Sector & Equity Compass
Sector rotation strategies often rely on one indicator: price momentum. In a new research paper our strategists examine a sector rotation strategy that uses a blend of parameters.
Results show that the sector rotation strategy beat its respective benchmarks across all regions over the entire period, and with diminished volatility.
What’s the role of sector indices in risk, pricing and active returns? S&P DJI’s Tim Edwards joins Rebecca Chesworth of SPDR ETFs to explore how and why some investors are getting active with sectors.
Around half of variation in stock returns can be attributed to sector trends.
Sectors allow targeted exposure to capture opportunities in market (be it sentiment, macro factors, themes, style). Across a fund range there is also the ability to play different parts of the business cycle in different regions, e.g. US vs. Europe.
Dispersion of returns is a defining characteristic of sector investing. As different sectors have different drivers, their returns will diverge over a given period. According to S&P, the dispersion between sector returns accounts for roughly half of the dispersion between stock returns. This implies that half of the value added from picking stocks could be achieved with selecting the right sectors.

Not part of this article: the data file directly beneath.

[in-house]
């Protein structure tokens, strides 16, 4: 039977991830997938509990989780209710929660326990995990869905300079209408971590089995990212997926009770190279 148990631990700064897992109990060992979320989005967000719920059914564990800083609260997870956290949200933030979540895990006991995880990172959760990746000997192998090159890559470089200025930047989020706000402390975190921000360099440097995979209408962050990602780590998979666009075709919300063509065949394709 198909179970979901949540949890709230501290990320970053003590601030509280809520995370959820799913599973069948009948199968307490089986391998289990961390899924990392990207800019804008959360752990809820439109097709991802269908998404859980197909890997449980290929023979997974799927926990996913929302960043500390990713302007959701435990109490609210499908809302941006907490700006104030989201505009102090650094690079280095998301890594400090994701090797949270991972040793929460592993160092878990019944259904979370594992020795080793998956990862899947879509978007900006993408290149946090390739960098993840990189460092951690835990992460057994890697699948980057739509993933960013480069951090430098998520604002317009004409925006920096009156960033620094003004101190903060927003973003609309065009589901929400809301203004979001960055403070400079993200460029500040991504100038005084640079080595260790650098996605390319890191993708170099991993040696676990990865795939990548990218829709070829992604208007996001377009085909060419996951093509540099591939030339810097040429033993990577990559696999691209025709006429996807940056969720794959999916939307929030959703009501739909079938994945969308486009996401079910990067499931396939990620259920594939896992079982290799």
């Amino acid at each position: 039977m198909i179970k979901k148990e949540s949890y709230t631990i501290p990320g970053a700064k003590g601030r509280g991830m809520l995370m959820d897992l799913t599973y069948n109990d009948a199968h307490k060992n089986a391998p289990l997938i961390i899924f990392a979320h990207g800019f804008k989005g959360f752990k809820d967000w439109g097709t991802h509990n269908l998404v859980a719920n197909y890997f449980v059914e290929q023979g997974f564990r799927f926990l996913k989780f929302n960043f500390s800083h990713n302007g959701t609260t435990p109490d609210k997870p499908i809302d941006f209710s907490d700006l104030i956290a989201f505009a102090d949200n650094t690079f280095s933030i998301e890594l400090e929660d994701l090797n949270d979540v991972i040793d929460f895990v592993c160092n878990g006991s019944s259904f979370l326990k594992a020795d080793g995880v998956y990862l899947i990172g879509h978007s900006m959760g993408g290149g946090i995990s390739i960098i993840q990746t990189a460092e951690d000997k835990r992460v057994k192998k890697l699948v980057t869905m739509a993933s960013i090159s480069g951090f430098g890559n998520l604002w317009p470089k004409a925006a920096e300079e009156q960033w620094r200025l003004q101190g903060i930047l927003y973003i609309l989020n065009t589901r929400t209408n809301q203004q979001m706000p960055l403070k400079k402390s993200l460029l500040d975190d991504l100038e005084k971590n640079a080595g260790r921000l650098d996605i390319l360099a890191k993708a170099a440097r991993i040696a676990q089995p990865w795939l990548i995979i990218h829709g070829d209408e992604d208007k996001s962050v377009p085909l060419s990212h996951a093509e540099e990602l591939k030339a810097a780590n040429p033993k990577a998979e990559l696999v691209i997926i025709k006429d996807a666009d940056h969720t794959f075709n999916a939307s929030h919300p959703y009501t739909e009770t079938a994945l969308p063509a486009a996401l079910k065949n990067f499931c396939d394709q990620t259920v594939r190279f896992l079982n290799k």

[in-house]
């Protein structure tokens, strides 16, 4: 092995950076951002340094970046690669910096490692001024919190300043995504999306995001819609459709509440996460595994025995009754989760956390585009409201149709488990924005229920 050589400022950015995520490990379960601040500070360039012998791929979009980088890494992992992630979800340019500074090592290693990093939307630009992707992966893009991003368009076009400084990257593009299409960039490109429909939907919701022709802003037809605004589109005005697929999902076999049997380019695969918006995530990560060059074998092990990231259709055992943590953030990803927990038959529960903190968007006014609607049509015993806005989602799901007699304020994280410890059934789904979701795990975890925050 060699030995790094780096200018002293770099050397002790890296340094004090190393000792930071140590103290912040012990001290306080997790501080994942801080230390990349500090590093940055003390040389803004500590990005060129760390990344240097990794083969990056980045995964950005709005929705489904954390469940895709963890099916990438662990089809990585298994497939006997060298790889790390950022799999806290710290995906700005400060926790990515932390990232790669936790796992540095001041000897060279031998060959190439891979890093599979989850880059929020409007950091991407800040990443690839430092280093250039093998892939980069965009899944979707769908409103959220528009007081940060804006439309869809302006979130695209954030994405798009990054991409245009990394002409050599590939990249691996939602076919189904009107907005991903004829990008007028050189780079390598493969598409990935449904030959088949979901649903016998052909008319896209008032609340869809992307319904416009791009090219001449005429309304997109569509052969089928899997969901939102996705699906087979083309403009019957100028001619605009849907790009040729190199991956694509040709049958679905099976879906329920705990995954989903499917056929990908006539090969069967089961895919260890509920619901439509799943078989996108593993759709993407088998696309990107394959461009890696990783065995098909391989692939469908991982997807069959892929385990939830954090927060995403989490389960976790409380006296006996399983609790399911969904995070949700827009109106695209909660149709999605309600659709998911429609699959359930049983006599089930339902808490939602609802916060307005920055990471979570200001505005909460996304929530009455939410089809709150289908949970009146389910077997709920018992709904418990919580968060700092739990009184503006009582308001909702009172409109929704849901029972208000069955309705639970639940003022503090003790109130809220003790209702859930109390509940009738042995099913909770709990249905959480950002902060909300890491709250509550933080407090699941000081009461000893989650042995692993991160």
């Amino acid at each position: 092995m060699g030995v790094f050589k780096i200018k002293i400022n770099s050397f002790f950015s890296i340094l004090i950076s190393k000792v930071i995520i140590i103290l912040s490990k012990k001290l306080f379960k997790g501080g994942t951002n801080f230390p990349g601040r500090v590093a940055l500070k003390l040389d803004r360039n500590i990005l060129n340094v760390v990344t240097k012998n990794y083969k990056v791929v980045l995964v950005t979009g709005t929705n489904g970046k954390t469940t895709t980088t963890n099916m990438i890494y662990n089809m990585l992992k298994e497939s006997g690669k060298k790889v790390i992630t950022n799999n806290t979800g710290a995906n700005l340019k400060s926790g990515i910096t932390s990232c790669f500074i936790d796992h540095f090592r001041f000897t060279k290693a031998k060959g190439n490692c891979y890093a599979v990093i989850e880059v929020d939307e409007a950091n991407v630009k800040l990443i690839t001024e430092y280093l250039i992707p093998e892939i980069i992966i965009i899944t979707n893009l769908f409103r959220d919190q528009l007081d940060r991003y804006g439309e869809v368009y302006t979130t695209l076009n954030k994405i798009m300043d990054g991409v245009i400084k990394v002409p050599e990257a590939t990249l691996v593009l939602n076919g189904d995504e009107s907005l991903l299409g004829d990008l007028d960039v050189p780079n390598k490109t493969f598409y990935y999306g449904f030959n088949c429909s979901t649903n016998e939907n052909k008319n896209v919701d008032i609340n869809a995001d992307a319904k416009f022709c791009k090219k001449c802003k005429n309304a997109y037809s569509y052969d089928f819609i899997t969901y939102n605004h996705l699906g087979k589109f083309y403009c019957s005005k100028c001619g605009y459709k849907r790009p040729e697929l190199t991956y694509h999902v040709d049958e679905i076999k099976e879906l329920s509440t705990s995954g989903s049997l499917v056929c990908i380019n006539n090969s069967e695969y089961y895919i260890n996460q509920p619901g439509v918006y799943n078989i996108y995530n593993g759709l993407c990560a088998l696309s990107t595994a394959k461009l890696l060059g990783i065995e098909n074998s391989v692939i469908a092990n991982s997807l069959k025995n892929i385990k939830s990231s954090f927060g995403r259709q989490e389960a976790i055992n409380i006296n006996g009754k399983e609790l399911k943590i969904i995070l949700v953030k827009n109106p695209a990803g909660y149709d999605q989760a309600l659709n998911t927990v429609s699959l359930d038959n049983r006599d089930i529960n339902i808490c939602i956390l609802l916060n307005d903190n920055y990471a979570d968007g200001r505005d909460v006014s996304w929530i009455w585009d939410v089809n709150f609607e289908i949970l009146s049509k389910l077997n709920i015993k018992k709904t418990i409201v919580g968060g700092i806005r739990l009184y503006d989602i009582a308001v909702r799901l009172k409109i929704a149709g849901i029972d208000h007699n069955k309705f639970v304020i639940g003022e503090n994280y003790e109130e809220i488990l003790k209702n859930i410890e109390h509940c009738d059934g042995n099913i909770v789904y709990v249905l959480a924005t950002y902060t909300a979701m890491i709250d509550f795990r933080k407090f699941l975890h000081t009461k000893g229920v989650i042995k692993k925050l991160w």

Diversification of risk1 Sector investment offers a lower concentration risk than individual stocks and helps avoid idiosyncratic risk associated with individual stocks.
Varied correlations between sectors Each sector has a different correlation with the overall market. Taking advantage of these differences could reduce risk in a portfolio.
Because sectors comprise companies with the same economic activities, there are often style characteristics in common. This knowledge can be utilised to implement an investment view, particularly related to macroeconomic factors.
Investing in sectors can align portfolios with broader market trends, giving exposure to specific factors and styles.
Sectors are particularly well suited to target certain economic variables and, when accessed through ETFs, investors can implement macroeconomic views simply and cost-effectively.2
1 Diversification does not ensure a profit or guarantee against loss.
2 Frequent trading of ETFs could significantly increase commissions and other costs such that they may offset any savings from low fees or costs.
3 Source: State Street Global Advisors, as at 31 December 2019.